Kharga, Present Day
Considering that Clorice was not a fashionista, her choice of research expertise – pharaonic era clothing, jewelry and make-up – bemused those around her. Nevertheless, Clorice’s choice was extremely politically savvy.
Ever since she first looked at the Time-Life book Ancient Egypt: Great Ages of Man in primary school, Clorice knew that her future lay in the deep past of that long lost civilization. As the years went on and Clorice discovered the fine nuances of the lion’s pit of academia, she realized that if she did not want to be torn apart by academic predators and special friends, she would have to be very strategic in choosing the minutiae that would make up her area of expertise. From the sidelines, Clorice had seen researchers’ careers and mental and physical health destroyed by alternative hypotheses and destructive innuendo peddled by “special friends” – and she wanted to stay clear of that very real and ugly possibility.
Clorice believed that academics may have cornered the market of self-aggrandizing bullying, albeit at a small scale. She hypothesized that this was probably due to the graduate-supervisor-funding team dynamics which glorified the individual academic gurus and their slithering scotch- or beer-drinking sycophant posses at the expense of other such bully-squads, who were viewed as evil competitors for the same limited financial and human resources. Additionally, university “management” was dominated by academics whose arms had been twisted with bribes of reduced teaching load or top-ups to their research grants to take up the gauntlet of being the supreme departmental bureaucratic paper pusher for a couple of years. Oh, the power. As a result, few university Chairs had a genuine passion or talent for management. Indeed most academics have a visceral disdain for managers whom they see as malevolent automatons bent on keeping them busy with pointless paperwork and away from doing their earth-shatteringly important research. Consequently, there were no real checks and balances for bad behaviour within the hallowed halls. The much vaunted and flaunted academic freedom of the university professor thus includes the freedom to be not just an incompetent manager, but a bully to boot.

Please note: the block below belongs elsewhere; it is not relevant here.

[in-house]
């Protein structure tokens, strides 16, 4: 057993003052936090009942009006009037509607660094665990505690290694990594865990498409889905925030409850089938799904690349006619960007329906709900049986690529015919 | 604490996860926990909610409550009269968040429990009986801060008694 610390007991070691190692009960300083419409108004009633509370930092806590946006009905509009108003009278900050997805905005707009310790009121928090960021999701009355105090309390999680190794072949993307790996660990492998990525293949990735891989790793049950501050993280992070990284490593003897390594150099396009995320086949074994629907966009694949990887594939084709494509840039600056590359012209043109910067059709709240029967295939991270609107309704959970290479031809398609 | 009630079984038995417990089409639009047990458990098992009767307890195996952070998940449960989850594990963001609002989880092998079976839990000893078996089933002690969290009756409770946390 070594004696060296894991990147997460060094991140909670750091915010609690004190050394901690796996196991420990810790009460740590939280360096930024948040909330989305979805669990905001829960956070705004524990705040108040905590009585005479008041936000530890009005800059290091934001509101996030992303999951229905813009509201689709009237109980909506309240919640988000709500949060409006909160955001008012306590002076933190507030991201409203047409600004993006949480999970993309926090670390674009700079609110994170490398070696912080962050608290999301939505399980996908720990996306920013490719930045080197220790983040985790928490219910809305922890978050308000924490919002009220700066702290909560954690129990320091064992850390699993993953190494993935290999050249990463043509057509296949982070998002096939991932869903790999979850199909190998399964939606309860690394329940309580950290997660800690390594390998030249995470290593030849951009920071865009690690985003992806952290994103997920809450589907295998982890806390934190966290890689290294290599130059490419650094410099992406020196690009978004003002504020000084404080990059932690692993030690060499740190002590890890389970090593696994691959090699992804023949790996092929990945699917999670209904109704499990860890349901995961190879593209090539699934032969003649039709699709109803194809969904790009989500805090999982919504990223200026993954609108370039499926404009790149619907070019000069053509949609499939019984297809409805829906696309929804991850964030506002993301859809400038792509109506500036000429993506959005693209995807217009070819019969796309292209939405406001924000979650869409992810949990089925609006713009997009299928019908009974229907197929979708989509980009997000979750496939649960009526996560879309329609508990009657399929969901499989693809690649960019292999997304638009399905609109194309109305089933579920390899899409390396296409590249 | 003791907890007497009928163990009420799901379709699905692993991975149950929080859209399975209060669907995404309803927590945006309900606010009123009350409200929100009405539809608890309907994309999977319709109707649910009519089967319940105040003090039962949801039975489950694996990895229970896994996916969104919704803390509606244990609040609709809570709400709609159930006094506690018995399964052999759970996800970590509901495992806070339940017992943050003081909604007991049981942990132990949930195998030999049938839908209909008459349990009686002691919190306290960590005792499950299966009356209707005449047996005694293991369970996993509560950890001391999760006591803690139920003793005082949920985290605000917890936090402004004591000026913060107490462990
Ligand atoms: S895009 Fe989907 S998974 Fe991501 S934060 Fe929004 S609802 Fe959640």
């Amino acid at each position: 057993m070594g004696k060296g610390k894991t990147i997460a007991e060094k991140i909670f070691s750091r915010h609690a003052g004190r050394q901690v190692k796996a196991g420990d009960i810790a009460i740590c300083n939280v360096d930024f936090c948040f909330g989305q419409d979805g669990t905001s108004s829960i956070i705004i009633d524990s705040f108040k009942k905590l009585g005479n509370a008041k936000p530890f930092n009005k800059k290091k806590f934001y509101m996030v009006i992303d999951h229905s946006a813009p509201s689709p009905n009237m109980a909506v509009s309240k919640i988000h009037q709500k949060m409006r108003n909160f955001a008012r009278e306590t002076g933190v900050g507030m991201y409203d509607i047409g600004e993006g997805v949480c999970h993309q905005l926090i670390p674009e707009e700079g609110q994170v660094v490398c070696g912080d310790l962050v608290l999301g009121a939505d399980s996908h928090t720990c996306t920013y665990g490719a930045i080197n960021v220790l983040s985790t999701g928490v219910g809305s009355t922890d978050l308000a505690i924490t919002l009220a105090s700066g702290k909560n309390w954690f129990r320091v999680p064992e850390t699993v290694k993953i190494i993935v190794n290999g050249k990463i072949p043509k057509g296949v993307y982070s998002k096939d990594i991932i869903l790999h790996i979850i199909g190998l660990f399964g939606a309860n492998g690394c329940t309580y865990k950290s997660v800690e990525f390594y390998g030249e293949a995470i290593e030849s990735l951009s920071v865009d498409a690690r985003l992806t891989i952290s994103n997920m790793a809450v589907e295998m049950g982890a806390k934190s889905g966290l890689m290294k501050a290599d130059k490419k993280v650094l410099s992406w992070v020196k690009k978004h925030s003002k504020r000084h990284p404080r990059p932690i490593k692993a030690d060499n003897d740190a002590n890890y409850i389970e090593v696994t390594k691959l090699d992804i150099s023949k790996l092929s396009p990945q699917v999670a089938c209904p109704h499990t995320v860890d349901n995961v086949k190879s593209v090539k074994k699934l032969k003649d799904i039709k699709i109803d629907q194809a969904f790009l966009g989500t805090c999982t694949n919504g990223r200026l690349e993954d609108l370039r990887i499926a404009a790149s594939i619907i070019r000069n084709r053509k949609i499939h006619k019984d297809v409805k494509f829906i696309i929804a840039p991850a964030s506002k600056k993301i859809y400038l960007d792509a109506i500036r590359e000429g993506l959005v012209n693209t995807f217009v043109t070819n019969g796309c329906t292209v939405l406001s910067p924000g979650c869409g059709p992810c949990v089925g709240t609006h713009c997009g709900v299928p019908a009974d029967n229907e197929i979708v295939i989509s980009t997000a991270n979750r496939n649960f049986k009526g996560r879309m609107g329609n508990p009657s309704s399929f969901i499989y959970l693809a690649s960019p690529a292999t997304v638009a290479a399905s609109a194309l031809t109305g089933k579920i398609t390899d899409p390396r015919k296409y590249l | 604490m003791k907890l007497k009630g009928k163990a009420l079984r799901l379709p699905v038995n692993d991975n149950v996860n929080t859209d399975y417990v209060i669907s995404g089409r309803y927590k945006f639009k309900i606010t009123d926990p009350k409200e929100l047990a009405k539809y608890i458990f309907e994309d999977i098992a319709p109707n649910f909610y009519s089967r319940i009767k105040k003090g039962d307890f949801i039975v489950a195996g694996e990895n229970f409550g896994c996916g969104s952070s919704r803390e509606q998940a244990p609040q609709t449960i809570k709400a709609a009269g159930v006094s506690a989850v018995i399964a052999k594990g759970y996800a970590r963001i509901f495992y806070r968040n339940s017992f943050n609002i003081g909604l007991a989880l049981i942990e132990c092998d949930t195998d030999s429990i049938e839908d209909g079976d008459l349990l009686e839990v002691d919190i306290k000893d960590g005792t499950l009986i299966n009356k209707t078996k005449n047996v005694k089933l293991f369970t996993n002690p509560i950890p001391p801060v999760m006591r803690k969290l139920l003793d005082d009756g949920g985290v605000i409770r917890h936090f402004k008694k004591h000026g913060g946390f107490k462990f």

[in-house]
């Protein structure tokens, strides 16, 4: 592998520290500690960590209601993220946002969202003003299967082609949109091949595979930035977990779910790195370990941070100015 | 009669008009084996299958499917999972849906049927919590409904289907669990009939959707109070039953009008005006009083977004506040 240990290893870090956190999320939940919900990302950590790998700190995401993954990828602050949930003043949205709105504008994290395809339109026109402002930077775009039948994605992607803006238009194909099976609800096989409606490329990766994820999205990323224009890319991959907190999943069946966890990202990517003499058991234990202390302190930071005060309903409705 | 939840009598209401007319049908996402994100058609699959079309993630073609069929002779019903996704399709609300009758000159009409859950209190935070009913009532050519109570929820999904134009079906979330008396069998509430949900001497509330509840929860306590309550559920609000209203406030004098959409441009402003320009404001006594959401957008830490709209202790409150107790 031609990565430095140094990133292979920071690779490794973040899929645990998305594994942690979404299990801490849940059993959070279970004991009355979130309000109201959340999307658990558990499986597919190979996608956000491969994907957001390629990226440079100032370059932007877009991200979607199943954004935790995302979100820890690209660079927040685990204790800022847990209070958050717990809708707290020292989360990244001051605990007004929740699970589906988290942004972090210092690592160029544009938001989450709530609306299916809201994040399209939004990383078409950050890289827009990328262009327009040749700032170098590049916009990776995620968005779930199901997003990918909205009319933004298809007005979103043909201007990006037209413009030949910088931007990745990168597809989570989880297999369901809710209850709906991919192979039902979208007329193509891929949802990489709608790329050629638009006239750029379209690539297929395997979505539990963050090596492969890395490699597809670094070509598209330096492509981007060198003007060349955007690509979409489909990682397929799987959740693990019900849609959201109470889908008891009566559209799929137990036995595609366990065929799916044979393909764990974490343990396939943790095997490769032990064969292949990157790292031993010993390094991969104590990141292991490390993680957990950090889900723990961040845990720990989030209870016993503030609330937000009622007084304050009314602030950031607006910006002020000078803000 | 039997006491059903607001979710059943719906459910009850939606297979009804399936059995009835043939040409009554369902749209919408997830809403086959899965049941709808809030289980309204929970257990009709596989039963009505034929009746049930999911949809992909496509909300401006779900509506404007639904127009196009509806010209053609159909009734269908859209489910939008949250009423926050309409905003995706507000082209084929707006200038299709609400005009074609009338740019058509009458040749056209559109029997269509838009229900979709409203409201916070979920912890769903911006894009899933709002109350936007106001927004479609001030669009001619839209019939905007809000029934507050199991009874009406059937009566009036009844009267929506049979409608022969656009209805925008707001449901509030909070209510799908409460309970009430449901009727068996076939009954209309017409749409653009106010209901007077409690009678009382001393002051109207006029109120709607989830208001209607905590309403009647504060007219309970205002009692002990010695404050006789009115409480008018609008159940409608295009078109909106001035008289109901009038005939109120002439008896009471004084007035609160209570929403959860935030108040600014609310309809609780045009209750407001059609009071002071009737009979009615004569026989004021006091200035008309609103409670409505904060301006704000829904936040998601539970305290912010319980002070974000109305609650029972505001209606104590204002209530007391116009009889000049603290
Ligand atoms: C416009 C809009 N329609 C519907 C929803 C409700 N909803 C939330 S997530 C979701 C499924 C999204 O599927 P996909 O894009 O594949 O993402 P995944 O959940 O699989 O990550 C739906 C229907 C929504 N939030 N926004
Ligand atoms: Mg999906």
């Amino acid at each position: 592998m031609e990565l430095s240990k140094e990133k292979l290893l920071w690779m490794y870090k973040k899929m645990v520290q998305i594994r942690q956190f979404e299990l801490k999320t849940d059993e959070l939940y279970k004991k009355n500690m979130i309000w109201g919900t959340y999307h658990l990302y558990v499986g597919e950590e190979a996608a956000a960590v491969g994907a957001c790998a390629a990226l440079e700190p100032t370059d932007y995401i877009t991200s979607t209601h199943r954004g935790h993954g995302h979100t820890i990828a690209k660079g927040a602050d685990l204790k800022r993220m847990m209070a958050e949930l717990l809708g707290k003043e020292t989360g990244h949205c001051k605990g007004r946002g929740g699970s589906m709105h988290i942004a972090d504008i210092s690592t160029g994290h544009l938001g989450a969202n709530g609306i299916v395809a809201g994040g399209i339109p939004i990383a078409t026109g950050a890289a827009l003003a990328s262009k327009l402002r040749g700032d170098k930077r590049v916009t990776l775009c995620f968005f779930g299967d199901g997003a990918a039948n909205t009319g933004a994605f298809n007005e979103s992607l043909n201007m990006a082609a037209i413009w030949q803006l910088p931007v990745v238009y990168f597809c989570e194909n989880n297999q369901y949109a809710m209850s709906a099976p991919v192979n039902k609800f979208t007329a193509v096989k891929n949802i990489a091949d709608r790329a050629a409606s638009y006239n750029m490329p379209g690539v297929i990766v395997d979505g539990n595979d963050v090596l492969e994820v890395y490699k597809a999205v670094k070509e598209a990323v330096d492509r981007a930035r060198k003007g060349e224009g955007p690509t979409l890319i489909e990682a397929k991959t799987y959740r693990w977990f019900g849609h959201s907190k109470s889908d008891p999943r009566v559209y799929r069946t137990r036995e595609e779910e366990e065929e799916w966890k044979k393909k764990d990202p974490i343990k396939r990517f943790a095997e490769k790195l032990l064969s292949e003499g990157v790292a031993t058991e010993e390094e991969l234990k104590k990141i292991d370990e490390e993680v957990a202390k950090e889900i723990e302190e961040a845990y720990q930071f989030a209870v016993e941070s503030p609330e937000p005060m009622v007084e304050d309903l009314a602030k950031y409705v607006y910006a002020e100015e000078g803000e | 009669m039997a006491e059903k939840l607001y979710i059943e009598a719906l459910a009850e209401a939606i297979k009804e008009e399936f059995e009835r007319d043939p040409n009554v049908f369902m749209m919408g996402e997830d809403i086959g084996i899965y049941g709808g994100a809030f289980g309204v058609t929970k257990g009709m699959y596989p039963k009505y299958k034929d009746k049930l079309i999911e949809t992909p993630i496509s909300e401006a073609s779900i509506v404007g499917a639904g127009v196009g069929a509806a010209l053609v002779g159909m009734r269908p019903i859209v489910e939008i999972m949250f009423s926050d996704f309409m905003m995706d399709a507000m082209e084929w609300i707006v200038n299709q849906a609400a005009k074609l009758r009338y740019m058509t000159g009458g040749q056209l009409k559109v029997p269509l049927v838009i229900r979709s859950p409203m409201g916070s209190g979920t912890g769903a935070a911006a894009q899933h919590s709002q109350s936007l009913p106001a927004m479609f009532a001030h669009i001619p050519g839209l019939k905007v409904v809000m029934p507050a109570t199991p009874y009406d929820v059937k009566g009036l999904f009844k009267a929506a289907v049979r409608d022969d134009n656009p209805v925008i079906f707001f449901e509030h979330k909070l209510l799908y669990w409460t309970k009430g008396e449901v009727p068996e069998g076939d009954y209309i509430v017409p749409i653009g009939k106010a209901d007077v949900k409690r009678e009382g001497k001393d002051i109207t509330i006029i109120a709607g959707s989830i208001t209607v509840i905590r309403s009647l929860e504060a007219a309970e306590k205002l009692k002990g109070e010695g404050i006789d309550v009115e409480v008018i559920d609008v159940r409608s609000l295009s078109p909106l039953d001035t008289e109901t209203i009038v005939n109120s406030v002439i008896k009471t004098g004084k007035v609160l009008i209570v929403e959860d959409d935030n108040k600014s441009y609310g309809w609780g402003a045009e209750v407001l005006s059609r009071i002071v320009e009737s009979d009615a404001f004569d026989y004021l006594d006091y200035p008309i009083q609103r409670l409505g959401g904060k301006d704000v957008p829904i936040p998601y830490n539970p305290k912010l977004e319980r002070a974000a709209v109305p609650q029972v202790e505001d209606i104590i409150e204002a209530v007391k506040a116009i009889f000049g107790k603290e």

To try to avoid this potential health hazard, Clorice decided to develop a new area of expertise in which she would be the future academic sub-sub-sub-disciplinary sovereign without competition. Controlling a niche market, she believed, increased her academic status, which in turn increased her funding and thus her access to archaeo-adventures. To this end, as a student and postdoctoral fellow, rather than focusing strictly on classical Egyptology, Clorice also cultivated academic minors in chemistry, geography, anthropology, and public policy. The former established her as one of the new breed of scientific anthropologists, and the latter helped her get grants and contracts – including with CSIS.
After having spent the better part of the past decade cultivating and contemplating the finer points of nuanced academic esoterica, Clorice carefully carved out a unique niche in the area of feminine beauty products and their socio-cultural implications through the ages. And now she was reaping the benefits. Given that so few people worked in this area, the number of Special Friends she had accumulated was, to her knowledge, nil.